It has begun to occur to our leaders, at last, that the Western nations are helping to finance the international terrorism of which they are the victims. Recent steps by the Carter administration, prodded by Congress, to use America’s economic muscle in the battle against terrorism are long overdue. Several anti-terrorism bills have been introduced in Congress in recent years. One—the Omnibus Anti-Terrorist Act, sponsored by Senator Abraham Ribicoff—has been winding its way through Congress and is likely to become law.
Twenty years ago, in the majestic Piazza de Capitole Marcus Aurelius in Rome, the treaty was signed establishing the European Economic Community. For Europeans, it is as discomforting today to reread the Rome speeches of 1957 as it is for Americans to reread the Kennedy inaugural address of 1961. Like diaries written in childhood, they embarrass by their blend of naivete and self-importance. The ringing call of 1957 for a United States of Europe is mocked by a Europe in 1977 more fragmented and uncooperative than at any time since 1950.
Madrid—The Spanish armed forces, no longer a military monolith, may become the arbiter of Spain’s political future in the crisis following Generalissimo Francisco Franco’s latest serious illness and probable disappearance from the national scene.
India's Prime Minister Indira Gandhi has locked up droves of her political enemies. She has suspended constitutional rights and imposed such drastic press censorship that even publishing news of the censorship rules is banned. More than 1000 persons have been jailed, including the venerable Jayaprakash Narayan, the prominent associate of Mahatma Gandhi. Mrs. Gandhi's current troubles began with her conviction by a local Allahabad judge for two minor election abuses. These involved taking undue advantage of her prime ministerial office to wage her personal political wars.
For at least eight years it seemed reasonable to me to assume that sooner or later, no matter what we did in Vietnam, things would end badly for us. This feeling was not based on any desire to see us humiliated, or any feeling that the other side represented the forces of goodness and light; it just seemed that the only way to stave off an eventual Communist victory was with an open-ended, and therefore endless, application of American firepower in support of the South Vietnamese regime. No matter how much force we were willing to use, this would not end the war, only prevent Saigon's defeat.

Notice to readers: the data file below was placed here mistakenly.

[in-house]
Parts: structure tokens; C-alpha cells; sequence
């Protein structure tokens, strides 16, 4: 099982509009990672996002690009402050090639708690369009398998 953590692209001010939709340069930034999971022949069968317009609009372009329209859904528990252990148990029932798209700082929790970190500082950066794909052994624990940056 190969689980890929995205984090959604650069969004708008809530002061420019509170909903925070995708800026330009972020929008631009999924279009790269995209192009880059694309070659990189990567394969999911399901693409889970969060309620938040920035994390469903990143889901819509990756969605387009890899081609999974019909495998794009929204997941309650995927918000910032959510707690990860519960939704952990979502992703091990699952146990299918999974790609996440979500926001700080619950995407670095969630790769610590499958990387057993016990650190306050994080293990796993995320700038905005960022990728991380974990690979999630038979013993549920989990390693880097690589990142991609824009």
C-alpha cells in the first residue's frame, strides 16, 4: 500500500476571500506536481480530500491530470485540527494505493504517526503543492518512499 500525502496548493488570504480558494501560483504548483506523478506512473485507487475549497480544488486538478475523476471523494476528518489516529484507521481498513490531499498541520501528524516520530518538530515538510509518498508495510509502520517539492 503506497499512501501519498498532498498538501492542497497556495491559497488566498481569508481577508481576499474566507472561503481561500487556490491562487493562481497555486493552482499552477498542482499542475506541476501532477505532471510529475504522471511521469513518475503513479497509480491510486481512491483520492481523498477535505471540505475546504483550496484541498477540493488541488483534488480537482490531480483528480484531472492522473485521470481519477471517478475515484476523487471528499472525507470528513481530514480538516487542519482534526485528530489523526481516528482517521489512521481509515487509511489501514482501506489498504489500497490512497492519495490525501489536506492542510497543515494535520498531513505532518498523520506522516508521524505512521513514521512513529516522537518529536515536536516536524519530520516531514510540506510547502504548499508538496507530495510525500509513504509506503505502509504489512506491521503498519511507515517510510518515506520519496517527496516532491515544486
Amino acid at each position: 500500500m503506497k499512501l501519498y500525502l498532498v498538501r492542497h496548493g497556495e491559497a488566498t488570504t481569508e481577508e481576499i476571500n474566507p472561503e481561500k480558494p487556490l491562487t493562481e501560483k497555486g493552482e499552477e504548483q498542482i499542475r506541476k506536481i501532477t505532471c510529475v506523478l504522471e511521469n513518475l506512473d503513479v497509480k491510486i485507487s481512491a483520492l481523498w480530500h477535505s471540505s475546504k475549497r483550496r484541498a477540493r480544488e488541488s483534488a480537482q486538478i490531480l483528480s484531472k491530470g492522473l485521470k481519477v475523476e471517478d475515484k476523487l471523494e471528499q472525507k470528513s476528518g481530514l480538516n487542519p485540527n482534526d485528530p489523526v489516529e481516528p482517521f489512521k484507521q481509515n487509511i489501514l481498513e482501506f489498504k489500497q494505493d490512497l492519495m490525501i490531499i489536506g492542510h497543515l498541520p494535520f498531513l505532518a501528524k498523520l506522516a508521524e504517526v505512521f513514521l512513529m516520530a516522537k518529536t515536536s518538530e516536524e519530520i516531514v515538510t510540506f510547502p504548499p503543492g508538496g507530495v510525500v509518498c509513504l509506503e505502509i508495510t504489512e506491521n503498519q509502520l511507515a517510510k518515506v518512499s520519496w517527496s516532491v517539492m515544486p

After eight days without food, the Sinologist Vitaly Rubin had an alert, rapid, feverish way of explaining things. "I am no parasite, what they call. I work at Hebrew University, only I am still in Moscow. I was summoned to KGB to fill out a form: What is your working place? and I answered: Hebrew University." Odd to discuss such matters with men deliberately starving themselves to death. "It is possible to live here," Vitaly Rubin was saying, "but not if you have any dignity. I am specialist in eighth and ninth century China." He was laughing a fierce, feverish little chuckle.
… I was arrested on May 11, 1970, in Sao Paulo, on my way to dinner with a young lady I had recently met… She had been arrested several days previously and violently tortured and taken to Operacion Bandeirantes… With four armed policemen we went to OBAN headquarters. During the journey [one] ordered the young lady to show me her hands so that I 'could have an idea of what awaited me.' They… were handcuffed… greatly swollen and covered with dark purple hematomas.
Oriana Fallaci: You said in another interview: “If I could have my life over again, I’d be a violinist, a surgeon, an archaeologist or a polo player, anything except a king.” Mohammed Reza Pahlevi: I don’t remember saying that, but if I did, I was referring to the fact that a king’s job is a big headache. But that doesn’t mean I’d be ready to give it up. I believe in what I am and in what I’m doing too much for that. Where there’s no monarchy, there’s anarchy, or an oligarchy or a dictatorship. Besides, a monarchy is the only possible means to govern Iran.
Continuing American participation in the Southeast Asia Treaty Organization (SEATO) militates against prospects for any effective reassertion by Congress of its foreign policy role in Southeast Asia. Yet the Senate still displays a remarkable complacency toward the survival of SEATO. Though recently dormant, that old treaty is still alive, operative and available as an instrument for further presidentially initiated intervention.
From the Editors: February marks the thirty-eighth anniversary of President Nixon’s landmark visit to Beijing, and, back in 1972, TNR was one of the few media outlets able to get a first-hand report from the trip. John Osborne’s report, “Mission to China,” provided a snapshot of a country far removed from the modern economic power it is today. “China, feared though it has been and mightier now than it has ever been before, is still a poor country and, in the scales of world power, a weak country,” Osborne wrote.